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The Saving Water, Saving Energy blog provides the latest news, resources and analysis on water, energy, and climate change issues with an emphasis on the inextricable connections between water and energy, also know as the Water-Energy Nexus.
The SWSE blog is produced by Wendy Wilson, River Network's Water & Energy Program Director.
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Water supply projects are particularly well-suited for renewable energy applications. Distributed renewable energy sources, such as photovoltaic solar, wind, and in-conduit or micro hydropower should be utilized for new and existing water projects whenever practicable to reduce greenhouse gas emissions, protect utilities and their customers from spikes in fossil fuel costs, and decrease the water demand associated with conventional sources of electric power.
It takes a tremendous amount of energy to reliably supply clean drinking water in the United States. It is estimated that moving and treating water in the U.S. accounts for approximately 4% of the country’s electricity consumption. In the first detailed study of its kind, the California Energy Commission found that 19% of the electricity, 30% of natural gas and 88 million gallons of diesel fuel are consumed each year as a result of water use in California – the State Water Project, which delivers water from the San Francisco Bay-Delta to Southern California, is the largest single user of energy in California. Indeed, energy consumption by water and wastewater utilities is generally on the order of 30-60% of a typical city’s energy bill.
Considered in the context of climate change, the water and wastewater sector will need to significantly curtail its energy use and greenhouse gas emissions. While water and wastewater provisions already account for a significant share of total U.S. energy demand, the following trends suggest that water-related energy use in the United States is poised to grow at an accelerated pace:
Groundwater - Declining aquifer levels as a result of unreplenished groundwater withdrawals can increase the lift, and thus the pumping energy, required to extract water from groundwater resources. Sea level rise due to climate change is projected to result in saline groundwater moving landward as saltwater intrusion, further diminishing the availability of local, low-energy water supplies for coastal communities. Freshwater aquifer depletion in areas with underlying brackish groundwater can result in contamination and require more energy for treatment.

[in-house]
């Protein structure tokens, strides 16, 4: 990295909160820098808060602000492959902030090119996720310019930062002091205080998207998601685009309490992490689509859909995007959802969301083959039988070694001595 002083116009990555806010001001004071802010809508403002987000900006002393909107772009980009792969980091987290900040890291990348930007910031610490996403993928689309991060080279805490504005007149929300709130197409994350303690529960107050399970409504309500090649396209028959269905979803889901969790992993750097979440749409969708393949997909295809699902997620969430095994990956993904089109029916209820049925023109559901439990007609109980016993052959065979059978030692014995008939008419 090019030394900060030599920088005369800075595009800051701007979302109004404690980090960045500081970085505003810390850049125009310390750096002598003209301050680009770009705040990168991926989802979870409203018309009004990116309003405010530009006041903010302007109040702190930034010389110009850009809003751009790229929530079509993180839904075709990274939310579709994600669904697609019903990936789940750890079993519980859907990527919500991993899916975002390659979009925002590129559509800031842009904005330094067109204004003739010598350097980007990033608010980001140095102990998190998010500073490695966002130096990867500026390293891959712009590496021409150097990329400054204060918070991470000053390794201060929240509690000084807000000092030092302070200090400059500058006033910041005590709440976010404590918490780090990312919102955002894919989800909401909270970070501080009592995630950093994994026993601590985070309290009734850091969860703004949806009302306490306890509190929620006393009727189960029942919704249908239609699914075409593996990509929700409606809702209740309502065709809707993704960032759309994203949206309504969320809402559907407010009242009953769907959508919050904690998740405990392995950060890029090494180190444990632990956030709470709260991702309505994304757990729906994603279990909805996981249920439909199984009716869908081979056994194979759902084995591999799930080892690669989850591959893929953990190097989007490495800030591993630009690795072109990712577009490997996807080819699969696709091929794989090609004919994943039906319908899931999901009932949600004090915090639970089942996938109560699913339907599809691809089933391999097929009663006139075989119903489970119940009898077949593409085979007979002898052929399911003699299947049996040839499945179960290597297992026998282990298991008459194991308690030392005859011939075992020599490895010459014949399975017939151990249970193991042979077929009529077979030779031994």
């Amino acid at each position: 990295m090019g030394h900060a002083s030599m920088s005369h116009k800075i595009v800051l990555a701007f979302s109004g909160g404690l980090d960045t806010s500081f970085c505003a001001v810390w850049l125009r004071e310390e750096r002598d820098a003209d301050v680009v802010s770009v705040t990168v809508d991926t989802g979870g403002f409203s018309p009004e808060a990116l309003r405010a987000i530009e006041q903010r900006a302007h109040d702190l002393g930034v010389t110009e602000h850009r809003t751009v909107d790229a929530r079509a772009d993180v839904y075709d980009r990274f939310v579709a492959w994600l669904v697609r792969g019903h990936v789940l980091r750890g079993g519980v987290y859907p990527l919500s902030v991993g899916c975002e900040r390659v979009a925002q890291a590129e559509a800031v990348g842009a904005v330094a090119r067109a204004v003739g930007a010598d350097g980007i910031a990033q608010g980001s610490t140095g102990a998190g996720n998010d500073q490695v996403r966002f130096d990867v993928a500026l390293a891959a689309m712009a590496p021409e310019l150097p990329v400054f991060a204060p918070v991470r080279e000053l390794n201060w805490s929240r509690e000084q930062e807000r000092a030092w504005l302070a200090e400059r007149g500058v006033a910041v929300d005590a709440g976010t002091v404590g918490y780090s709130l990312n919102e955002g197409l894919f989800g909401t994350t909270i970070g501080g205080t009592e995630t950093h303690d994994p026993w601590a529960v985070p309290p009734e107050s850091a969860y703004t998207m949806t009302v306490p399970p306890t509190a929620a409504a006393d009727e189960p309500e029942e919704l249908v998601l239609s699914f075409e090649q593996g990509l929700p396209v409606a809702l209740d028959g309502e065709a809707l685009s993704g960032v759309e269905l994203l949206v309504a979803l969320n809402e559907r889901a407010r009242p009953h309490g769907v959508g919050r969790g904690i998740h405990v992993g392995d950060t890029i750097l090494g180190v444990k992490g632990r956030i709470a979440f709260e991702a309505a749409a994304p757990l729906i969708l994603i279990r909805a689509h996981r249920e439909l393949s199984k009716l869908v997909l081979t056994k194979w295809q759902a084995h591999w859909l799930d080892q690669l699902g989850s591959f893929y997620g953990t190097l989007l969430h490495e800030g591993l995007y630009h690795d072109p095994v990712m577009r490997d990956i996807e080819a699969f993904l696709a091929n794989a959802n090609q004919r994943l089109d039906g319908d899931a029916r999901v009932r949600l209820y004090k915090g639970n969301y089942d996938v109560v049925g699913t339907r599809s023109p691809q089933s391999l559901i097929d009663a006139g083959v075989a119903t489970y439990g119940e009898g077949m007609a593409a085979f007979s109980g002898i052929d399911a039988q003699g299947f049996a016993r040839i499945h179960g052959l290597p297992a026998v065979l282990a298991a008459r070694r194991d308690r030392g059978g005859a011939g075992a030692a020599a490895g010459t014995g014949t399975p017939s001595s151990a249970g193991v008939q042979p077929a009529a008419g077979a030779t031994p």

Water Treatment- More stringent water quality standards could require the adoption of new technologies that increase the energy required for water and wastewater treatment.
Power Generation- Power plants already account for 52% of total U.S. water withdrawals (both fresh and saline) and one out of every four gallons of nonagricultural freshwater consumption. Technologies being considered to reduce greenhouse gas emissions, such as carbon capture and sequestration and concentrating solar power, require up to one third and twice as much water, respectively, for cooling than conventional thermoelectric power generation. If current trends persist, consumption of water for electricity production – which is growing fastest in the West, where water resources are already over allocated – could more than double by 2030, resulting in even greater pressure on existing water supplies.
As you can see, there are a number of reasons to suspect that the energy and resultant greenhouse gas emissions required to provide reliable drinking water supplies is going to keeping climbing unless we make some changes. In addition to water conservation, efficiency and reuse, powering water projects with clean and renewable energy is a great way to reduce the carbon footprint of water use and help address climate change.
Power Water Projects with Clean, Renewable Energy
With the price of fossil fuels likely to increase due to growth in demand and future regulations limiting greenhouse gas emissions, deploying renewable energy projects in conjunction with water supply projects can stabilize and ultimately reduce energy costs over the life of a project. Photovoltaic solar, wind, and in-conduit or micro hydropower